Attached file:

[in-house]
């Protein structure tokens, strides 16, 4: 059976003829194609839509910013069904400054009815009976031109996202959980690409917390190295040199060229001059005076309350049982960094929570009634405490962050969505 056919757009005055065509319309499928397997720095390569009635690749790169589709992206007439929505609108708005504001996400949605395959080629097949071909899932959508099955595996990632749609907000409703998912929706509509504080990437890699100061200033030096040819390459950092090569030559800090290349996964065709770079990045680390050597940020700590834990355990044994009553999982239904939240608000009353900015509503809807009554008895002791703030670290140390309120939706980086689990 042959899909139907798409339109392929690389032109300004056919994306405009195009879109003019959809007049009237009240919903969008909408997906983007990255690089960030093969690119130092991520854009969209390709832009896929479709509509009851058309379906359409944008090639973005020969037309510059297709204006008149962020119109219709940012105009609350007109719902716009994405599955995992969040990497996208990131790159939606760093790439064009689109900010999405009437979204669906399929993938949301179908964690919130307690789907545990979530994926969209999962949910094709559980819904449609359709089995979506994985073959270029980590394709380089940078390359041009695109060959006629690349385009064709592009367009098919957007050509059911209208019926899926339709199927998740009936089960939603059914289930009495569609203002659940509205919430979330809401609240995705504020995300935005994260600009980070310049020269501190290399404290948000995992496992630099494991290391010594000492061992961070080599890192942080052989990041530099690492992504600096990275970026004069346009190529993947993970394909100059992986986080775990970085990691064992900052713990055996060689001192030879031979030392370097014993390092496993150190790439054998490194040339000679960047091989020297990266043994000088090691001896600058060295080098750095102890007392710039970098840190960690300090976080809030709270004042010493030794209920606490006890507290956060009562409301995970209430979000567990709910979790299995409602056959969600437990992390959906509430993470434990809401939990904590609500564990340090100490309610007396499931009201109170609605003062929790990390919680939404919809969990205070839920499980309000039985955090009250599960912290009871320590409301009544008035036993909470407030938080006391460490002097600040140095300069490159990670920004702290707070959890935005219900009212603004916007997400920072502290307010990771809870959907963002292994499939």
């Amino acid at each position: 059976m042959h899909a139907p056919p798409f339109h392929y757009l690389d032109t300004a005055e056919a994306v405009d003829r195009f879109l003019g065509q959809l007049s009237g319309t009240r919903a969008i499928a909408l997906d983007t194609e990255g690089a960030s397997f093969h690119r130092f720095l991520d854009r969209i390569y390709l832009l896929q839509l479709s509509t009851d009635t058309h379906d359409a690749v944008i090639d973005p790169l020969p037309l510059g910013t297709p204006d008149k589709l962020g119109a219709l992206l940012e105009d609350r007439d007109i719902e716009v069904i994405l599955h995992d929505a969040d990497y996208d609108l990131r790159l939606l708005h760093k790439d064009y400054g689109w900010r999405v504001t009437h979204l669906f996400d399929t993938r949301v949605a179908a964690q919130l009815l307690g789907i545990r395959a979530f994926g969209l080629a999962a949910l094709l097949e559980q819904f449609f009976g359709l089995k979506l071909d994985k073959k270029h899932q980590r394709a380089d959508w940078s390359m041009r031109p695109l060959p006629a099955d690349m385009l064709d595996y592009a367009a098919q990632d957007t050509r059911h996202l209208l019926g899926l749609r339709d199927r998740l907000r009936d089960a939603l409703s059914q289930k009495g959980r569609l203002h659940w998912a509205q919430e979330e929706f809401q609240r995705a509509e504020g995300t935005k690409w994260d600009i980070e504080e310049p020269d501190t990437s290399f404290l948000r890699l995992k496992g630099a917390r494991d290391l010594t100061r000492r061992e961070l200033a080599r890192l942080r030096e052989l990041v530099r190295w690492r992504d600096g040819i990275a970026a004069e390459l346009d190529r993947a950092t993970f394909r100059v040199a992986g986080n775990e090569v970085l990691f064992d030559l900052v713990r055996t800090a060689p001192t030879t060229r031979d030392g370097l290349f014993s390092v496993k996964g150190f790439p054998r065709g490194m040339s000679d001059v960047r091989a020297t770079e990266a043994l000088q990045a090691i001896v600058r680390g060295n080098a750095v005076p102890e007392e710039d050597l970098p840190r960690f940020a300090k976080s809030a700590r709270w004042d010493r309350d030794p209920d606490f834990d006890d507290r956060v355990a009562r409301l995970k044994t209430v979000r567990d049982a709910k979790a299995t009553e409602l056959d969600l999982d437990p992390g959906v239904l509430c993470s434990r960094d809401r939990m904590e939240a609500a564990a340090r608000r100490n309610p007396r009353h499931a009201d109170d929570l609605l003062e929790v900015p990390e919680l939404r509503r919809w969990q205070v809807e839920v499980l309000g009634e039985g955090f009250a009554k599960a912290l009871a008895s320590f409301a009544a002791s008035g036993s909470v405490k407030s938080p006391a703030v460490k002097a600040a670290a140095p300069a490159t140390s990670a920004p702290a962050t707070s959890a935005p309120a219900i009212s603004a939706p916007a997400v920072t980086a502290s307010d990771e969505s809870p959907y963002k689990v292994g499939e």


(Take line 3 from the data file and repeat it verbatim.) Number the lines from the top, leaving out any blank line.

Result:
């Amino acid at each position: 059976m042959h899909a139907p056919p798409f339109h392929y757009l690389d032109t300004a005055e056919a994306v405009d003829r195009f879109l003019g065509q959809l007049s009237g319309t009240r919903a969008i499928a909408l997906d983007t194609e990255g690089a960030s397997f093969h690119r130092f720095l991520d854009r969209i390569y390709l832009l896929q839509l479709s509509t009851d009635t058309h379906d359409a690749v944008i090639d973005p790169l020969p037309l510059g910013t297709p204006d008149k589709l962020g119109a219709l992206l940012e105009d609350r007439d007109i719902e716009v069904i994405l599955h995992d929505a969040d990497y996208d609108l990131r790159l939606l708005h760093k790439d064009y400054g689109w900010r999405v504001t009437h979204l669906f996400d399929t993938r949301v949605a179908a964690q919130l009815l307690g789907i545990r395959a979530f994926g969209l080629a999962a949910l094709l097949e559980q819904f449609f009976g359709l089995k979506l071909d994985k073959k270029h899932q980590r394709a380089d959508w940078s390359m041009r031109p695109l060959p006629a099955d690349m385009l064709d595996y592009a367009a098919q990632d957007t050509r059911h996202l209208l019926g899926l749609r339709d199927r998740l907000r009936d089960a939603l409703s059914q289930k009495g959980r569609l203002h659940w998912a509205q919430e979330e929706f809401q609240r995705a509509e504020g995300t935005k690409w994260d600009i980070e504080e310049p020269d501190t990437s290399f404290l948000r890699l995992k496992g630099a917390r494991d290391l010594t100061r000492r061992e961070l200033a080599r890192l942080r030096e052989l990041v530099r190295w690492r992504d600096g040819i990275a970026a004069e390459l346009d190529r993947a950092t993970f394909r100059v040199a992986g986080n775990e090569v970085l990691f064992d030559l900052v713990r055996t800090a060689p001192t030879t060229r031979d030392g370097l290349f014993s390092v496993k996964g150190f790439p054998r065709g490194m040339s000679d001059v960047r091989a020297t770079e990266a043994l000088q990045a090691i001896v600058r680390g060295n080098a750095v005076p102890e007392e710039d050597l970098p840190r960690f940020a300090k976080s809030a700590r709270w004042d010493r309350d030794p209920d606490f834990d006890d507290r956060v355990a009562r409301l995970k044994t209430v979000r567990d049982a709910k979790a299995t009553e409602l056959d969600l999982d437990p992390g959906v239904l509430c993470s434990r960094d809401r939990m904590e939240a609500a564990a340090r608000r100490n309610p007396r009353h499931a009201d109170d929570l609605l003062e929790v900015p990390e919680l939404r509503r919809w969990q205070v809807e839920v499980l309000g009634e039985g955090f009250a009554k599960a912290l009871a008895s320590f409301a009544a002791s008035g036993s909470v405490k407030s938080p006391a703030v460490k002097a600040a670290a140095p300069a490159t140390s990670a920004p702290a962050t707070s959890a935005p309120a219900i009212s603004a939706p916007a997400v920072t980086a502290s307010d990771e969505s809870p959907y963002k689990v292994g499939e």